Lack of Integrity? Rebutting the Myth that U.S. Commercial Sports Leagues Have an Intellectual Property Right to Sports Gambling Proceeds

115 NYU Journal of Law & Business ___ (2018)

16 Pages Posted:  

Marc Edelman

City University of New York - Baruch College, Zicklin School of Business; Fordham University School of Law

Date Written: June 27, 2018

Abstract

On May 14, 2018, the U.S. Supreme Court held in Murphy v. National Collegiate Athletic Association that the Professional and Amateur Sports Protection Act (“PASPA”) violated the Tenth Amendment of the U.S. Constitution, and thus the U.S. government may not use PASPA to prevent states from legalizing commercial sports gambling. In anticipation of this ruling, four U.S. states have already passed new laws to legalize and regulate sports gambling. Meanwhile, fifteen states currently have sports gambling bills that are pending before their state legislatures.

In many instances, these new sports gambling laws would include the payment of a “tax” or “royalty” that transfers some gambling-related revenues from the newly licensed sports-gambling operators to U.S. commercial sports leagues. These payments, which have sometimes been described as “integrity fees,” are explained by state legislators as arising from the purported use of commercial sports leagues’ intellectual property rights in state-sponsored sports gambling. Nevertheless, the claim that state-sponsored sports gambling would infringe upon commercial sports leagues’ intellectual property rights is, in earnest, dubious.

This article explains that state-sponsored sports gambling is unlikely to infringe upon the intellectual property rights of U.S. commercial sports leagues, and thus there is no bona fide reason for state legislatures to mandate the payment of “integrity fees” from state-licensed sports-gambling operators to the U.S. commercial sports leagues. Part I of this article explores how federal intellectual property laws (patent, copyright and trademark) apply, if at all, in the context of state-sponsored sports gambling. Part II then looks at how two additional state intellectual property laws (the “right of publicity” and the “hot news” doctrine) would apply, if at all, in this same context.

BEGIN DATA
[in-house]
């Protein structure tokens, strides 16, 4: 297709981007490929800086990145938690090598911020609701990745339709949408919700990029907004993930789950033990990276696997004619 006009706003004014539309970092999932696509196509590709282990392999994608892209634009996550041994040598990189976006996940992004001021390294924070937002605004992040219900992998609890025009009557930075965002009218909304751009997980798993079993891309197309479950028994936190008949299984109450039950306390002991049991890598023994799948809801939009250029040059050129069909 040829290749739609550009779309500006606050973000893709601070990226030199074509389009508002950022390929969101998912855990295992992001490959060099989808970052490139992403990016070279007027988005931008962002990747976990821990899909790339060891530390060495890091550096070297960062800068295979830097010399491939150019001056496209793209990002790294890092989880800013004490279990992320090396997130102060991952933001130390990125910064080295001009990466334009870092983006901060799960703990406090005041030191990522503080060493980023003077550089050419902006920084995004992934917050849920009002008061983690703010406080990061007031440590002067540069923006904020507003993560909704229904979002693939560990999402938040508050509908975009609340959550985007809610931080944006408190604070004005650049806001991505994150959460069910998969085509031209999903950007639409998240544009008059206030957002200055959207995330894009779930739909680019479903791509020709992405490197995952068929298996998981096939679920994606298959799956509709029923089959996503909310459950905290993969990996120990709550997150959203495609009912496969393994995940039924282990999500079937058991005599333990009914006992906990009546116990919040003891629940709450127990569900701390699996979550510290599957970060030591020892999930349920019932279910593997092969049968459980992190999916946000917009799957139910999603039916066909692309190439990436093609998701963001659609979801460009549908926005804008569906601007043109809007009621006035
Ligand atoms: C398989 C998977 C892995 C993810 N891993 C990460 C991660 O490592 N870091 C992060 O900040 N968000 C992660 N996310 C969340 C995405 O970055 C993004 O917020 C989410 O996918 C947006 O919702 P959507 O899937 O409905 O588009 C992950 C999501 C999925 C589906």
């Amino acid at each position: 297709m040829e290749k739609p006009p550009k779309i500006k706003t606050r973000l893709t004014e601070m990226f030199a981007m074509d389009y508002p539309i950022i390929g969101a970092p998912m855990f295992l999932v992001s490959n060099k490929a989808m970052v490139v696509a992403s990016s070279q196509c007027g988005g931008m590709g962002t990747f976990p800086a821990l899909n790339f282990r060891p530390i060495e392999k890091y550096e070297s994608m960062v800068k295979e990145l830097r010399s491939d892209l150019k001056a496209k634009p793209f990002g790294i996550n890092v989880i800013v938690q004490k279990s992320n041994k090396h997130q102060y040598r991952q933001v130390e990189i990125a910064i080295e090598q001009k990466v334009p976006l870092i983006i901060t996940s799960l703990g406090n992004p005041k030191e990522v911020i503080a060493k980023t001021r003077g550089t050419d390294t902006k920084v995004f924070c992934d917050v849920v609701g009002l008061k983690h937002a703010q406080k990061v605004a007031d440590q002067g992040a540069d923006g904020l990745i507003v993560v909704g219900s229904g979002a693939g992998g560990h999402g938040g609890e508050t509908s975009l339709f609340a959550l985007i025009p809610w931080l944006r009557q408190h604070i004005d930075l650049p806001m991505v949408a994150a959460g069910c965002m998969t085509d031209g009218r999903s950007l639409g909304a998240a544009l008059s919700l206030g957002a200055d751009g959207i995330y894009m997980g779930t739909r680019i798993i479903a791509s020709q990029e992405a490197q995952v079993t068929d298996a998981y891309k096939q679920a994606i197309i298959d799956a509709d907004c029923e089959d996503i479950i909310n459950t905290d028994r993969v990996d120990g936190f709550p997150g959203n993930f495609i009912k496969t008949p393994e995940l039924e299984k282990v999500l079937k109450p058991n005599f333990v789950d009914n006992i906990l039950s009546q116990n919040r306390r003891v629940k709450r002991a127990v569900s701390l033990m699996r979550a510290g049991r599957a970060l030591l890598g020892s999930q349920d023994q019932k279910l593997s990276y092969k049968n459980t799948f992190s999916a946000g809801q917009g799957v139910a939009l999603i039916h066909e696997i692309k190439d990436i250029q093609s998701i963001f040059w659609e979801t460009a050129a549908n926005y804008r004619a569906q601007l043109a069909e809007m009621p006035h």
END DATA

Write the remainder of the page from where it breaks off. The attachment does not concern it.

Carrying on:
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Keywords: sports law, gambling law, gaming law, sports, gambling, gaming, intellectual property, sports gambling, integrity fee, sports business, trademark, copyright, patent, right of publicity, hot news, player statistics, sports statistics

JEL Classification: K1, K10, Z2, Z20, Z21, Z28, L5, K2, K20, K3, K30, L39, H2

Suggested Citation

Edelman, Marc, Lack of Integrity? Rebutting the Myth that U.S. Commercial Sports Leagues Have an Intellectual Property Right to Sports Gambling Proceeds (June 27, 2018). 115 NYU Journal of Law & Business ___ (2018). Available at SSRN: https://ssrn.com/abstract=

Marc Edelman (Contact Author)

City University of New York - Baruch College, Zicklin School of Business ( email )

One Bernard Baruch Way
Box B9-220
New York, NY 10010
United States

Fordham University School of Law ( email )

140 West 62nd Street
New York, NY 10023
United States

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